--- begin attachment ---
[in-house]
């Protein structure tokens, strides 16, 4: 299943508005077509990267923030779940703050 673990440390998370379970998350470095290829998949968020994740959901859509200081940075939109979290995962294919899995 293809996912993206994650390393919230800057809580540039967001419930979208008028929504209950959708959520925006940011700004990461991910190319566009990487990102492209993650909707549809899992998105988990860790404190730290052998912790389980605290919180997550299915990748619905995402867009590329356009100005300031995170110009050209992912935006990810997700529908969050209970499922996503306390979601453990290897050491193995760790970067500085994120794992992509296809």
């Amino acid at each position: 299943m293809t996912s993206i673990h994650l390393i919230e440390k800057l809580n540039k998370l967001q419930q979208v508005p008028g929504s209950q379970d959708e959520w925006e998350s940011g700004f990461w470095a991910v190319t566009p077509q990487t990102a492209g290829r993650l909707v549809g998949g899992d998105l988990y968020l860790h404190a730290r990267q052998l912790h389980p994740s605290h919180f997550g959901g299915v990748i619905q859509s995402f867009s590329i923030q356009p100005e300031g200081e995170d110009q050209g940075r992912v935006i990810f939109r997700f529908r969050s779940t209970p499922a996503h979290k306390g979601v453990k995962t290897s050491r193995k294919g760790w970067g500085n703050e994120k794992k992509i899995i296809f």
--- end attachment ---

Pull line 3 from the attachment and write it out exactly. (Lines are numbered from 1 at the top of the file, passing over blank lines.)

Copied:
């Amino acid at each position: 299943m293809t996912s993206i673990h994650l390393i919230e440390k800057l809580n540039k998370l967001q419930q979208v508005p008028g929504s209950q379970d959708e959520w925006e998350s940011g700004f990461w470095a991910v190319t566009p077509q990487t990102a492209g290829r993650l909707v549809g998949g899992d998105l988990y968020l860790h404190a730290r990267q052998l912790h389980p994740s605290h919180f997550g959901g299915v990748i619905q859509s995402f867009s590329i923030q356009p100005e300031g200081e995170d110009q050209g940075r992912v935006i990810f939109r997700f529908r969050s779940t209970p499922a996503h979290k306390g979601v453990k995962t290897s050491r193995k294919g760790w970067g500085n703050e994120k794992k992509i899995i296809f």